# Is ##x^12-y^12## difference of two squares or difference of two cubes?

It could be both, actually.

You can use the properties of exponential powers to write those terms both as a difference of squares, and as a difference of cubes.

Since ##(a^x)^y = a^(xy)##, you can say that

##x^(12) = x^(6 * color(red)(2)) = (x^(6))^(color(red)(2))##

and

##y^(12) = (y^(6))^(color(red)(2)##

This means that you get

##x^(12) – y^(12) = (x^(6))^(2) – (y^(6))^(2) = (x^(6) – y^(6))(x^(6) + y^(6))##

Likewise,

##x^(12) = x^(4 * color(red)(3)) = (x^(4))^(color(red)(3))## and ##y^(12) = (y^(4))^(color(red)(3))##

So you can write

##x^(12) – y^(12) = (x^(4))^(3) – (y^(4))^(3) = (x^4 – y^4)[(x^(4))^2 + x^(4)y^(4) + (y^4)^(2)]##

##x^12 – y^12 = (x^4 – y^4)[x^8 + x^(4)y^4 + y^8]##

As you can see, you can simplify these expressions further. Here’s how you would factor this expression completely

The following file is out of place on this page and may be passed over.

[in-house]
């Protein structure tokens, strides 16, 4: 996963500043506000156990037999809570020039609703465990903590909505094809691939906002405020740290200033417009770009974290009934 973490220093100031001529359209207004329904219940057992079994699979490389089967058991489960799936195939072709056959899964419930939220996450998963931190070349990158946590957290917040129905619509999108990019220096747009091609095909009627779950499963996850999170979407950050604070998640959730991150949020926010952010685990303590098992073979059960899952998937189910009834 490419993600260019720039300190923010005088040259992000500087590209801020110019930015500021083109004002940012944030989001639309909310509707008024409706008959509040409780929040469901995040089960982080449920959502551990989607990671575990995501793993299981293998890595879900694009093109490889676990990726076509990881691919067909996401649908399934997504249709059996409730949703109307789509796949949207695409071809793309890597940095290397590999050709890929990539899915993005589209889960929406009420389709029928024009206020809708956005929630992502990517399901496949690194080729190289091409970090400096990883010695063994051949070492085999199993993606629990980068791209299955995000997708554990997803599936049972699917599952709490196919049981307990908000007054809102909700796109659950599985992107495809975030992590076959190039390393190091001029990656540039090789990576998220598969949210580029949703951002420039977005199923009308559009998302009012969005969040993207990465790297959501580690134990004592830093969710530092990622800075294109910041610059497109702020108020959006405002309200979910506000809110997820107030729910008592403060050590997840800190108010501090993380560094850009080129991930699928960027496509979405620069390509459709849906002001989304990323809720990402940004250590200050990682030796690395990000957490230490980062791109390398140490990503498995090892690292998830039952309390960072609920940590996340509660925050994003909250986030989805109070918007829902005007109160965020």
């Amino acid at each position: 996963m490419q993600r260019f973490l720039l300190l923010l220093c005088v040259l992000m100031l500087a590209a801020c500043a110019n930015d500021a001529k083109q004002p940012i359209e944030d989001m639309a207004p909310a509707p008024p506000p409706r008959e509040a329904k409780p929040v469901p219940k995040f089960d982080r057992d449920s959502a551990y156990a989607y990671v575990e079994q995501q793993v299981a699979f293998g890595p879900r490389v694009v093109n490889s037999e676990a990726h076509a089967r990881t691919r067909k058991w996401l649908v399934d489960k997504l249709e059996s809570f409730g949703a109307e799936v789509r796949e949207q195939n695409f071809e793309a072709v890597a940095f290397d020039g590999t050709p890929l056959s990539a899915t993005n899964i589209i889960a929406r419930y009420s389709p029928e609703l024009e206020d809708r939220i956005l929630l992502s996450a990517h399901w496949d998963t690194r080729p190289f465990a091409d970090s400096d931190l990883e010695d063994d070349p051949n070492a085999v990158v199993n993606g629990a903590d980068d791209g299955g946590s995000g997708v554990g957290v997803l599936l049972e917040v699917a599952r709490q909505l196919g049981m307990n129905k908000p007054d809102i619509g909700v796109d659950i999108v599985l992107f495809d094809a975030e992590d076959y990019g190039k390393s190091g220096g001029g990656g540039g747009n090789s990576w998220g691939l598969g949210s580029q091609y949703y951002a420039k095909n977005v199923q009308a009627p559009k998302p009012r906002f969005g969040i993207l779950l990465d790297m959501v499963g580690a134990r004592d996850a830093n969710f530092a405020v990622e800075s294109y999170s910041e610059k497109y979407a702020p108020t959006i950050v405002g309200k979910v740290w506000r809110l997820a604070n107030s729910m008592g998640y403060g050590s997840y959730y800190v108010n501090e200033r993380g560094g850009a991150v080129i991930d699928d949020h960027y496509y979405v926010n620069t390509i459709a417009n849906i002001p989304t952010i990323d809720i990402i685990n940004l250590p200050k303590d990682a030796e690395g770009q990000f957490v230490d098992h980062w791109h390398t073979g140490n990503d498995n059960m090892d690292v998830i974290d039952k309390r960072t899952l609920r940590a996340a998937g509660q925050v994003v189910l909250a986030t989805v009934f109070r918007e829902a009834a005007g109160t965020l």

##x^(12) – y^(12) = underbrace((x^6 – y^6))_(color(green)(“difference of two squares”)) * underbrace((x^6 + y^6))_(color(blue)(“sum of two cubes”)) = ##

##=underbrace((x^3 – y^3))_(color(green)(“difference of two cubes”)) * underbrace((x^3 + y^3))_(color(blue)(“sum of two cubes”)) * (x^2 + y^2)(x^4 + x^2 * y^2 + y^4) = ##

##=(x + y)(x^2 -xy + y^2) * (x-y)(x^2 + xy + y^2) * (x^2 + y^2)(x^4 + x^2 * y^2 + y^4)##

##x^12 – y^12 = (x + y)(x-y)(x^2 + y^2)(x^2 – xy + y^2)(x^2 + xy + y^2)(x^4 + x^2 y^2 + y^2)##